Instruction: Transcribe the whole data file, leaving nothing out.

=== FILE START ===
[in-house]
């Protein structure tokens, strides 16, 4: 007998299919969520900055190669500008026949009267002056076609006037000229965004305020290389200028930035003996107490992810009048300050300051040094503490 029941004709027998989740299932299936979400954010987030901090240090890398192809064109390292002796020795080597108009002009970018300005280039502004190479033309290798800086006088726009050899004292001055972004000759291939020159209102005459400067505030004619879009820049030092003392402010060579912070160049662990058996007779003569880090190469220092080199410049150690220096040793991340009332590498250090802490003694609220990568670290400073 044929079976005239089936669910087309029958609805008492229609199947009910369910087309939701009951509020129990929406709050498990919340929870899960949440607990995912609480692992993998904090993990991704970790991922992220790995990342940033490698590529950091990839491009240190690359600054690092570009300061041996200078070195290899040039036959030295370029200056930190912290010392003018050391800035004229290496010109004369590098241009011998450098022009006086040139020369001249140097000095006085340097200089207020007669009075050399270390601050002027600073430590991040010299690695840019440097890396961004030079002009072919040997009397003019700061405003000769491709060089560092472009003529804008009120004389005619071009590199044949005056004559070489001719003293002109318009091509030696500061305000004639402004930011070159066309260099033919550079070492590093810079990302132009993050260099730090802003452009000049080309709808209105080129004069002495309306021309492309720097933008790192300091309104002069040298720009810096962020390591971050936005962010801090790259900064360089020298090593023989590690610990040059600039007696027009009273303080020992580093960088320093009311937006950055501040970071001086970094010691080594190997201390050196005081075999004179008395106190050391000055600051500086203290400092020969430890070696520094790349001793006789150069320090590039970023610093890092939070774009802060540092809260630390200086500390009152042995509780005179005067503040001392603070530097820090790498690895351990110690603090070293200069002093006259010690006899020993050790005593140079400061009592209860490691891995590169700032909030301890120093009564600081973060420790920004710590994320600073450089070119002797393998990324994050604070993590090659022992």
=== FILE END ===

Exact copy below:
[in-house]
């Protein structure tokens, strides 16, 4: 007998299919969520900055190669500008026949009267002056076609006037000229965004305020290389200028930035003996107490992810009048300050300051040094503490 029941004709027998989740299932299936979400954010987030901090240090890398192809064109390292002796020795080597108009002009970018300005280039502004190479033309290798800086006088726009050899004292001055972004000759291939020159209102005459400067505030004619879009820049030092003392402010060579912070160049662990058996007779003569880090190469220092080199410049150690220096040793991340009332590498250090802490003694609220990568670290400073 044929079976005239089936669910087309029958609805008492229609199947009910369910087309939701009951509020129990929406709050498990919340929870899960949440607990995912609480692992993998904090993990991704970790991922992220790995990342940033490698590529950091990839491009240190690359600054690092570009300061041996200078070195290899040039036959030295370029200056930190912290010392003018050391800035004229290496010109004369590098241009011998450098022009006086040139020369001249140097000095006085340097200089207020007669009075050399270390601050002027600073430590991040010299690695840019440097890396961004030079002009072919040997009397003019700061405003000769491709060089560092472009003529804008009120004389005619071009590199044949005056004559070489001719003293002109318009091509030696500061305000004639402004930011070159066309260099033919550079070492590093810079990302132009993050260099730090802003452009000049080309709808209105080129004069002495309306021309492309720097933008790192300091309104002069040298720009810096962020390591971050936005962010801090790259900064360089020298090593023989590690610990040059600039007696027009009273303080020992580093960088320093009311937006950055501040970071001086970094010691080594190997201390050196005081075999004179008395106190050391000055600051500086203290400092020969430890070696520094790349001793006789150069320090590039970023610093890092939070774009802060540092809260630390200086500390009152042995509780005179005067503040001392603070530097820090790498690895351990110690603090070293200069002093006259010690006899020993050790005593140079400061009592209860490691891995590169700032909030301890120093009564600081973060420790920004710590994320600073450089070119002797393998990324994050604070993590090659022992």